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The Immigration Department has refused the citizenship application of an Indian national after he waited for four and a half years for its outcome.
Sagar Shah applied for Australian citizenship in December 2012. The department refused his application in June 2017 on the grounds that he did not intend to stay in Australia or maintain a close or continuing association with Australia, despite the fact that his wife and both children are Australian citizens.
Last week, the Administrative Appeals Tribunal upheld the Department’s 2017 decision to refuse Mr Shah’s citizenship application due to his prolonged absence from Australia after he submitted his application.
In the twelve years since he first arrived in Australia in 2006, Mr Shah travelled overseas nine times and has spent approximately five years outside Australia.
The most significant period spent overseas was three and a half years from March 2014 to October 2017 in which he spent in India after applying for citizenship, which weighed strongly against his application.
Mr Shah said that he had to take care of his ailing father who had become paralysed due to a stroke as well as their family business in India while his father was sick.
But the Tribunal did not find his reason reliable.
“It is, to my mind, not credible for the Applicant to suggest it took something like four years to diagnose and stabilize the father’s condition,” said Senior Member of the AAT, Theodore Tavoularis.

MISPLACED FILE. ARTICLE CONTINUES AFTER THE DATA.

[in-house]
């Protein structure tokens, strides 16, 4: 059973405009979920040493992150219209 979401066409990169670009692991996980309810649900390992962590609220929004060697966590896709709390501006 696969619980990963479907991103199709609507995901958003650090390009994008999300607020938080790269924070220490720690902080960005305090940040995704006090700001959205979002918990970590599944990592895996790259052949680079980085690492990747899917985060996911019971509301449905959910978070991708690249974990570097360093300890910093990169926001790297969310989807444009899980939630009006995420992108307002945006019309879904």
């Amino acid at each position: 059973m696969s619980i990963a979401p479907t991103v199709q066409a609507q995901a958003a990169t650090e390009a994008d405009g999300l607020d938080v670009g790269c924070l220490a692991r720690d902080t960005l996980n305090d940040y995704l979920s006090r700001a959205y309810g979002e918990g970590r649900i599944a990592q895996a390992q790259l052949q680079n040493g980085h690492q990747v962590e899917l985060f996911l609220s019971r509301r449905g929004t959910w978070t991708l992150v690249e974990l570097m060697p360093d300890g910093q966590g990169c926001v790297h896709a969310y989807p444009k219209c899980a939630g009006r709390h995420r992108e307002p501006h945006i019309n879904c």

Mr Shah has a number businesses in Australia and India and the Tribunal said a that more likely explanation of his absence was to "pursue his own business interest”, besides involvement in his family’s business for which Mr Shah claimed he was required to travel to India.
Mr Tavoularis said Mr Shah’s wife and children’s Australian citizenship was not sufficient to establish his close and continuing association with Australia.
The Tribunal noted that Mr Shah did not produce evidence of “significant ties with extended family in Australia” even though his brother-in-law and his family live in Coomera in Queensland.
“Such evidence could have existed if [Mr Shah] and his family had settled in the Coomera area to be near the family of his brother in law and sister in law. Such evidence was effectively dispelled as a result of [him] causing his family to leave the Coomera area and to re-settle in Sydney,” said Mr Tavoularis, adding that he had not provided any evidence of reducing his involvement in his family’s businesses in India.
The DIBP told the Tribunal that for this reason, Mr Shah will continue to remain absent from Australia.
Mr Tavoularis said Mr Shah’s evidence was “self-serving in nature” for having travelled to India in January 2018 despite telling the Department of Immigration and Border Protection in April last year that he would not travel outside Australia after October 2017.
“The overall impression given by the evidence before the Tribunal is that the Applicant is itinerant and will move himself and his family wherever is convenient for him and his business interests at a given time,” he said, adding this caused “grave doubts” that Mr Shah would maintain a close and continuing association with Australia.